Sandy Hook shooting reshapes the lobbying landscape on gun laws, mental health services
By Catherine Ho,
The December shooting at Sandy Hook Elementary School is reshaping the lobbying landscape on gun laws and mental health services.
The classic lobbying nemeses over gun laws have been the National Rifle Association and the Washington gun control group, the Brady Campaign to Prevent Gun Violence. But the Newtown tragedy is prompting some locally based advocacy groups that have previously been silent on gun control to consider stepping in.
Mental Health America, an alliance of mental health advocacy organizations, has never taken a stance on gun laws, instead focusing on early intervention and stigma issues related to mental illness. But the Alexandria-based group is now considering whether it should take a position on gun control, said the group’s president, Wayne Lindstrom.
“I think all the advocacy groups are now asking themselves whether [gun control] is something we should be more out front about than we have been in the past,” he said. “We’re asking that question as we speak.”
The Dec. 14 massacre, which left 20 elementary school children and six adults dead, will likely bring together a broader coalition of interest groups concerned about public safety, said Ilisa Halpern Paul, a health care lobbyist at Drinker Biddle & Reath who has lobbied on mental health and gun control issues. “You’ll start to see teachers’ groups step in, maybe even the PTAs. You may even start to see church groups, synagogues [get involved] ... This is going to be a broader community safety issue beyond the usual entrenched interest groups.”
Some of that is already happening. Last month, 105 individuals and organizations — including social workers, addiction and recovery centers, mental health advocates and parent education groups — signed a letter asking Congress to double the nation’s capacity for mental illness treatment and early intervention services.
Their biggest challenge, Paul said, will be overcoming the financial advantage of the gun lobby, one of the most well-financed and entrenched interest groups in Washington. In 2011, the Fairfax-based NRA and its lobbying arm, the NRA Institute for Legislative Action, spent nearly $3 million in lobbying, which included pushing for proposals to loosen restrictions on gun ownership and sales. In the first nine months of 2012, the group spent $2.2 million on lobbying.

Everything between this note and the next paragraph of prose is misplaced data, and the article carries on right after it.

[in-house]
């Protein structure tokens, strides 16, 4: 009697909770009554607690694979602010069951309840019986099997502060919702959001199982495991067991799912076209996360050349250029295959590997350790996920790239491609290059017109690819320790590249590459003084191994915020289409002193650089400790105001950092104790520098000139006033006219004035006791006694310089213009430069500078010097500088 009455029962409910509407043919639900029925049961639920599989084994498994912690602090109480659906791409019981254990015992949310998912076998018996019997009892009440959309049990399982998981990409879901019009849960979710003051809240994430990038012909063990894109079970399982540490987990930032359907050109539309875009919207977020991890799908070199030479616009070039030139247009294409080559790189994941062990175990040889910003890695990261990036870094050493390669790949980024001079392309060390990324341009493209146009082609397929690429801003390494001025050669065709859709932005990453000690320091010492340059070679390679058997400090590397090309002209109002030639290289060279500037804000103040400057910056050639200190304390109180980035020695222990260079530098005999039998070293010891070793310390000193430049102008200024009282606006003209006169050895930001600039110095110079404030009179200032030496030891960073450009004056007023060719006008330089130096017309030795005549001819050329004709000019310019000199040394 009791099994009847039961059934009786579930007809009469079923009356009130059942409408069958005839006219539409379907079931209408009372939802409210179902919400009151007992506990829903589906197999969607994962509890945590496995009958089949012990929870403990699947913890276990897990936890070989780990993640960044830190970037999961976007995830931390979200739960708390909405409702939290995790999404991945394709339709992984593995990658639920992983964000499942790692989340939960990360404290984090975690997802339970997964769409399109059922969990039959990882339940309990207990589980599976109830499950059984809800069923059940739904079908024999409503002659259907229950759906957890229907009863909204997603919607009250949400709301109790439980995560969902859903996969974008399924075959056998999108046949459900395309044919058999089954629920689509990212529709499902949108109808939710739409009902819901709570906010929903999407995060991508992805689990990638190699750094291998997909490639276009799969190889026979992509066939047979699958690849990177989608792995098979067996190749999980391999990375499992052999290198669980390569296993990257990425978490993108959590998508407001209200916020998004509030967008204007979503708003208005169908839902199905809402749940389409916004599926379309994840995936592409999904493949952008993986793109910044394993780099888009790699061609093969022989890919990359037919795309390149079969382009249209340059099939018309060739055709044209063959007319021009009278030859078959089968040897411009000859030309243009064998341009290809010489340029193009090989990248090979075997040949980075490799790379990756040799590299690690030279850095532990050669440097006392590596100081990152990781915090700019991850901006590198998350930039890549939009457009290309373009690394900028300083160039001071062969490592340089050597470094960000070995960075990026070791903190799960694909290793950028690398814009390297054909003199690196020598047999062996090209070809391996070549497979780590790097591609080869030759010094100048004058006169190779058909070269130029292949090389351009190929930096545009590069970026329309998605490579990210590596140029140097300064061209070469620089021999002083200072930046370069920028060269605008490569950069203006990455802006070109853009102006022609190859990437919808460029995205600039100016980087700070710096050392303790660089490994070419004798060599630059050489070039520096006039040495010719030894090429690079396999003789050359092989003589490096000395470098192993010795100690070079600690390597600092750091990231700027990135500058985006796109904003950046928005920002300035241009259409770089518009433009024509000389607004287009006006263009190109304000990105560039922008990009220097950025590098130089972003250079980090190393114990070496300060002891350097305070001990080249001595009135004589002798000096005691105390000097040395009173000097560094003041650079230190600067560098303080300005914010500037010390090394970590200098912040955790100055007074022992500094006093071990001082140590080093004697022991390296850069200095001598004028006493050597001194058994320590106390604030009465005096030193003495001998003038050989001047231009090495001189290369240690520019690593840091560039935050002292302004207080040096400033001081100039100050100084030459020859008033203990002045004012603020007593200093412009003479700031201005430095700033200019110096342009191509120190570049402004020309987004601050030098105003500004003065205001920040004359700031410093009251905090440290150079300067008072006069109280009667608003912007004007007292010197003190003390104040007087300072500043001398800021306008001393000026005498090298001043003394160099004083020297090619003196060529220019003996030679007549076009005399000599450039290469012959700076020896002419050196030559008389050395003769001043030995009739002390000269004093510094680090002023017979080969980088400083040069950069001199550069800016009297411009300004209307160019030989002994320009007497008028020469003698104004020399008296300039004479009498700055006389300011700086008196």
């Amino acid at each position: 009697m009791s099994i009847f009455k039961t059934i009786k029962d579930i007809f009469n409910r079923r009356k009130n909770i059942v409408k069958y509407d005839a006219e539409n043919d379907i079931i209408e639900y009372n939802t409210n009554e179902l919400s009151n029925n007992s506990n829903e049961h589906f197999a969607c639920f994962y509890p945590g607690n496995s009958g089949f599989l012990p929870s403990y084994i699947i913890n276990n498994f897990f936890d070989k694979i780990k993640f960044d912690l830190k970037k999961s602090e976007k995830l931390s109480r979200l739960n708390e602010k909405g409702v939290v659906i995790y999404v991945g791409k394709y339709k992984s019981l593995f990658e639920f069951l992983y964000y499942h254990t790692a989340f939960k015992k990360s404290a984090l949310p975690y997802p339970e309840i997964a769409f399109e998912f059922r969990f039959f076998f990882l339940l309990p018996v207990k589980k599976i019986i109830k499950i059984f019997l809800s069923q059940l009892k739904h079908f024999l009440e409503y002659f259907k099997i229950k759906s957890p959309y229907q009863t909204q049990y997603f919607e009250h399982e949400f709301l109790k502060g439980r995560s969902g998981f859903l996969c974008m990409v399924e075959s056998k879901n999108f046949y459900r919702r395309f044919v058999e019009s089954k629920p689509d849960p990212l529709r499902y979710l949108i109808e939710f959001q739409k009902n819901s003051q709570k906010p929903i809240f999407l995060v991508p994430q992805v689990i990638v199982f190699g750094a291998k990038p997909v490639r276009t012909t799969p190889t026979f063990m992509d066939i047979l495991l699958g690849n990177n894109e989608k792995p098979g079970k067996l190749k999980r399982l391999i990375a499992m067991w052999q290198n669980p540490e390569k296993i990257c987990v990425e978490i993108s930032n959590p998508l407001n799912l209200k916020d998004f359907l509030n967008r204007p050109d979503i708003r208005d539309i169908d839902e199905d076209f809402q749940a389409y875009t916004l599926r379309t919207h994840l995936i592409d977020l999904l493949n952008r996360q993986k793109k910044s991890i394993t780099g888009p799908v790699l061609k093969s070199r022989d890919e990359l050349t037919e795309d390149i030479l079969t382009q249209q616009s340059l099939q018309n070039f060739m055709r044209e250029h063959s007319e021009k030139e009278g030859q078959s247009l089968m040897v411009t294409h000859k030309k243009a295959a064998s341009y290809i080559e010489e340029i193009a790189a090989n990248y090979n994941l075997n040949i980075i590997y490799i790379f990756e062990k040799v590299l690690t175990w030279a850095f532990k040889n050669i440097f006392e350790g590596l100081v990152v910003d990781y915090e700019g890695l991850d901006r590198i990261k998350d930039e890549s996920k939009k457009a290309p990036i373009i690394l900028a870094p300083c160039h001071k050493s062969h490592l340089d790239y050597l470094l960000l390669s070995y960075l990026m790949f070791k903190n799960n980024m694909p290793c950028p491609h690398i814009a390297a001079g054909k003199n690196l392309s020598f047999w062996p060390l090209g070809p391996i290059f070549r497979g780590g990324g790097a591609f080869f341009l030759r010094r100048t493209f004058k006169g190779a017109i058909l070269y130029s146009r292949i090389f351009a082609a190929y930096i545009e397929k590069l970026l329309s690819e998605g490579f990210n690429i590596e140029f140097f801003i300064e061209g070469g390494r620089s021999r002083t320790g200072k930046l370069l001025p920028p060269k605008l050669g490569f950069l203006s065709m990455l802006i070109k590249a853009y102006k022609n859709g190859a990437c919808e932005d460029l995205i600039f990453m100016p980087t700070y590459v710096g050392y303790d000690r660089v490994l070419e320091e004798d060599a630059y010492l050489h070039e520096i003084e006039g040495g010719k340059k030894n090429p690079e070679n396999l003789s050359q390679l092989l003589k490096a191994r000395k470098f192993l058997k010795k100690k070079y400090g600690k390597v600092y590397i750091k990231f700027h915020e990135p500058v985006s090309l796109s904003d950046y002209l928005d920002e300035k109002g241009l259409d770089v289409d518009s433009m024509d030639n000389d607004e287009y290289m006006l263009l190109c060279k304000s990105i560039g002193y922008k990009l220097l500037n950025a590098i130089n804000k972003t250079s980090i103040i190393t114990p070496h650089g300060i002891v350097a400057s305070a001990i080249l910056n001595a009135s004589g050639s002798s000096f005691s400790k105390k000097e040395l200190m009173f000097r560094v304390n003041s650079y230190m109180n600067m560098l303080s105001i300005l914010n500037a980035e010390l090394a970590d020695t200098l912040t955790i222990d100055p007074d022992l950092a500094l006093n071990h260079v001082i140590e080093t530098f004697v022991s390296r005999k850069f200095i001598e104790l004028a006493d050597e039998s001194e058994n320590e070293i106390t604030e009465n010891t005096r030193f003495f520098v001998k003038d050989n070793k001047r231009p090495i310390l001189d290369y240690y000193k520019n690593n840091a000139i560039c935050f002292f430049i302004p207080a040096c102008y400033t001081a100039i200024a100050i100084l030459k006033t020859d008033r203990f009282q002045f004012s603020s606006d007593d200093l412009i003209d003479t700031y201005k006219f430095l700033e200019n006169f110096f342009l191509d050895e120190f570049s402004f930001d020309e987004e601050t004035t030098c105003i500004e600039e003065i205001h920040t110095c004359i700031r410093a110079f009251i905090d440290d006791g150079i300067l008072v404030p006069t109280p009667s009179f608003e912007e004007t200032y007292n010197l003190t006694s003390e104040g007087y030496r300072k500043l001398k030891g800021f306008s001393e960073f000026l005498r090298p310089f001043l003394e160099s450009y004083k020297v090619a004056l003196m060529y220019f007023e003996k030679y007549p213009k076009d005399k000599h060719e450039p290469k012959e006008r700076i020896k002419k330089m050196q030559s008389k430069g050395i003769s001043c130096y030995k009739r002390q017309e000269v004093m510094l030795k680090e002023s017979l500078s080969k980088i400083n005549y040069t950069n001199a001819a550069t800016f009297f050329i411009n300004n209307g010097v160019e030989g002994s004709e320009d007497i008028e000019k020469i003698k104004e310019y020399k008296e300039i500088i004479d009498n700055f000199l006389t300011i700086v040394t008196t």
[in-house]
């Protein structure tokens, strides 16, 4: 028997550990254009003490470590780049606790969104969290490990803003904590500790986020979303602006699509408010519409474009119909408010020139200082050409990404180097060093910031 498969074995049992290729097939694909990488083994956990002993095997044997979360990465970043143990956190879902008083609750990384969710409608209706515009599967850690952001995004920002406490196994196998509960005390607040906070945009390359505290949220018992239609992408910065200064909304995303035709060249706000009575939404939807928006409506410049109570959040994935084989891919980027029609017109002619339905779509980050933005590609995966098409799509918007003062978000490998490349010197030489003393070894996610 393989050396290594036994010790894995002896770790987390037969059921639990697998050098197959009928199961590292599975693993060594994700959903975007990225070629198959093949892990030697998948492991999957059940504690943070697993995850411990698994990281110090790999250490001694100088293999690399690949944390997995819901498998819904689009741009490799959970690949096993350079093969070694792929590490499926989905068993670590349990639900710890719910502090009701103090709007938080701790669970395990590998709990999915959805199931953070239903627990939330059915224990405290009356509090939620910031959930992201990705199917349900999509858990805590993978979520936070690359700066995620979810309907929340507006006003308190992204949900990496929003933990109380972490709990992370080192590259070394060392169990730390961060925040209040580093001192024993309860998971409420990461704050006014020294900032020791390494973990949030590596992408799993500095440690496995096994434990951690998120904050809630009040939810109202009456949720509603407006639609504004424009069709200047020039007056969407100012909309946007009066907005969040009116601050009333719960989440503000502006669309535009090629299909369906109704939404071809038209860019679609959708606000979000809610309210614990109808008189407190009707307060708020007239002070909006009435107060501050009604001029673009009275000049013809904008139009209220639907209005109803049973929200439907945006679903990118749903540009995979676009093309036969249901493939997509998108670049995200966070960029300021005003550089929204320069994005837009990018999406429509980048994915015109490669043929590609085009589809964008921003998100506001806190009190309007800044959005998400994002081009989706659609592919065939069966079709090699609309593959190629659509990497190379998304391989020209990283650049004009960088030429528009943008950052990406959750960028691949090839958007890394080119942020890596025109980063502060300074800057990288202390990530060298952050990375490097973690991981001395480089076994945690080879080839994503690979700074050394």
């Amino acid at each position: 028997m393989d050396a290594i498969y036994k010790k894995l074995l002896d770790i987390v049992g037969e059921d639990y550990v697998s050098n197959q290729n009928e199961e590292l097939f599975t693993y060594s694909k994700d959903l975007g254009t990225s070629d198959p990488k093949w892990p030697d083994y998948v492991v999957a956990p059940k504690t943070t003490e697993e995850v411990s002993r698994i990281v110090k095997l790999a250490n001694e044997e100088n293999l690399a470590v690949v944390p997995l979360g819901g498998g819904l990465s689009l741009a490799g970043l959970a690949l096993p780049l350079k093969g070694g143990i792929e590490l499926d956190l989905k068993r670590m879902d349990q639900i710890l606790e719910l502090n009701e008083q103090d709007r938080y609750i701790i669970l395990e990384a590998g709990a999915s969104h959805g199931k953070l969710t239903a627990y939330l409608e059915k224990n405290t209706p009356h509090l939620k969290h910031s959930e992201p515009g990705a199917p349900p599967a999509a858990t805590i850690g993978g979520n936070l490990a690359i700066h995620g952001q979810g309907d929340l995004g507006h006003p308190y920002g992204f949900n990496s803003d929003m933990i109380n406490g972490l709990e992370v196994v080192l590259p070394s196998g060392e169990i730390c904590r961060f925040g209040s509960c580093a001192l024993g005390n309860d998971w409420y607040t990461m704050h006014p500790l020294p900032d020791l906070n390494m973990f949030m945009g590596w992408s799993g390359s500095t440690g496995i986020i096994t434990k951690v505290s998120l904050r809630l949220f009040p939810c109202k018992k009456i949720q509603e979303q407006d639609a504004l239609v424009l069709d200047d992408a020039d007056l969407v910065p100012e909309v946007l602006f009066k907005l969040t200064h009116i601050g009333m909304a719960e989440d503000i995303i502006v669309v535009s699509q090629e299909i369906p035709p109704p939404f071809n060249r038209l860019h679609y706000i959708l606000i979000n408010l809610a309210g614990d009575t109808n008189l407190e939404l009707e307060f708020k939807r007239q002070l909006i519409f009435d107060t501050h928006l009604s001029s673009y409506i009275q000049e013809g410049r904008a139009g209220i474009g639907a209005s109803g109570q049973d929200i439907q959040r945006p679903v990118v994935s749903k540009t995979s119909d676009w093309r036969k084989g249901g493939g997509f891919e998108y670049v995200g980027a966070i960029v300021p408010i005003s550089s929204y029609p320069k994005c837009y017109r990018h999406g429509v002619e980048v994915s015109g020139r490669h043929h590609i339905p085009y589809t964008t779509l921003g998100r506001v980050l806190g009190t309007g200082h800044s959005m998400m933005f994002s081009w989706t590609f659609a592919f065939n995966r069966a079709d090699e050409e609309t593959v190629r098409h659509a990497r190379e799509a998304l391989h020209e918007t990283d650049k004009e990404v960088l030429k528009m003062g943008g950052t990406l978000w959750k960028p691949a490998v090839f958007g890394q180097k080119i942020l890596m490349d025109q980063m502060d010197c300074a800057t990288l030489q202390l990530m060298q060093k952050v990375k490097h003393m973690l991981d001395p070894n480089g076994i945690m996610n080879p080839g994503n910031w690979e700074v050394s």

An NRA spokesperson did not comment on any specific lobbying tactics the group plans to take, but last week sent a letter to Congress saying they plan to “be a constructive voice” in the debate over gun bans — specifically the ban on assault weapons that Sen. Dianne Feinstein (D-Calif.) has vowed to introduce in the new Congress.
“Many in Washington will be tempted to paper over our national grief with quickly-passed new laws that will be broken by those bent on evil,” wrote Chris Cox, executive director of the NRA’s Institute for Legislative Action. “Instead of that paper-thin answer to a deep cultural problem, Congress should have a broader discussion that includes mental health, school security, Hollywood’s violent marketing to our kids, as well as our Second Amendment right to keep and bear arms.”
The letter also calls for an overhaul of “the bureaucratic nightmare that is our mental health system.”
The NEA speaks out
“They are the big 800-pound gorilla versus a very diverse and almost balkanized group of organizations that all care about [gun violence],” Paul said. “The mental health community and gun control community don’t have deep pockets. But they have the boots on the ground. They have voices of families who have been affected, they’ll have to figure out a way to galvanize that.”
They may get a boost from the District-based National Education Association, the nation’s largest union, which is calling for stricter gun laws and better funding to train mental health professionals in schools.
Hours after the NRA announced its support for putting armed police officers in every school in America, NEA president Dennis Van Roekel criticized the gun rights group for being “out of touch.”
“Greater access to mental health services, bullying prevention, and meaningful action on gun control— this is where we need to focus our efforts, not on staggeringly misguided ideas about filling our schools with firearms,” Van Roekel said in a statement.
The NEA in the past has supported tougher gun laws and more resources to train counselors, social workers, psychologists and other mental health professionals at schools.
“One of the things we’ll be stressing in the lobbying effort is what can be done to make the learning environment safe and secure,” Van Roekel said.
That will include supporting what Van Roekel calls “common sense” gun safety laws — such as requiring everyone who buys a gun to go through a background check process (there’s currently a loophole that allows people to buy guns at gun shows without going through a background check) — and backing Feinstein’s bill banning assault weapons.
Vice President Biden is leading a commission tasked with coming out with concrete measures to reduce gun violence by the end of this month.